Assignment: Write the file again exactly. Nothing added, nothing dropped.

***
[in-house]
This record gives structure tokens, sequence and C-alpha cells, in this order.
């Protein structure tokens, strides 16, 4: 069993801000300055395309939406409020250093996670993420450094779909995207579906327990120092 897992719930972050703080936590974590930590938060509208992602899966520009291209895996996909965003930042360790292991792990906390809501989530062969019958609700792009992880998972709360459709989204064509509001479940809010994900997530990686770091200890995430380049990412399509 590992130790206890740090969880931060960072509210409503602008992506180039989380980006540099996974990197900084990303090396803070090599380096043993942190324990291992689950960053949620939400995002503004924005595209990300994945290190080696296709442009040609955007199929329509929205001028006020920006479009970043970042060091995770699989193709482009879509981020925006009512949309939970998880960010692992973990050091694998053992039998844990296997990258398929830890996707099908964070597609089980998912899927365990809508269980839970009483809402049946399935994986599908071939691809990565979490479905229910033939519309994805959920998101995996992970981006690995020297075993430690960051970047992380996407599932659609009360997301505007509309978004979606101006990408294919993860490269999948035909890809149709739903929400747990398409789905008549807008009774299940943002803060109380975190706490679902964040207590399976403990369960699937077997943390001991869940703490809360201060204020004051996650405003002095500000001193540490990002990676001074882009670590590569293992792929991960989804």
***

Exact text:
[in-house]
This record gives structure tokens, sequence and C-alpha cells, in this order.
């Protein structure tokens, strides 16, 4: 069993801000300055395309939406409020250093996670993420450094779909995207579906327990120092 897992719930972050703080936590974590930590938060509208992602899966520009291209895996996909965003930042360790292991792990906390809501989530062969019958609700792009992880998972709360459709989204064509509001479940809010994900997530990686770091200890995430380049990412399509 590992130790206890740090969880931060960072509210409503602008992506180039989380980006540099996974990197900084990303090396803070090599380096043993942190324990291992689950960053949620939400995002503004924005595209990300994945290190080696296709442009040609955007199929329509929205001028006020920006479009970043970042060091995770699989193709482009879509981020925006009512949309939970998880960010692992973990050091694998053992039998844990296997990258398929830890996707099908964070597609089980998912899927365990809508269980839970009483809402049946399935994986599908071939691809990565979490479905229910033939519309994805959920998101995996992970981006690995020297075993430690960051970047992380996407599932659609009360997301505007509309978004979606101006990408294919993860490269999948035909890809149709739903929400747990398409789905008549807008009774299940943002803060109380975190706490679902964040207590399976403990369960699937077997943390001991869940703490809360201060204020004051996650405003002095500000001193540490990002990676001074882009670590590569293992792929991960989804």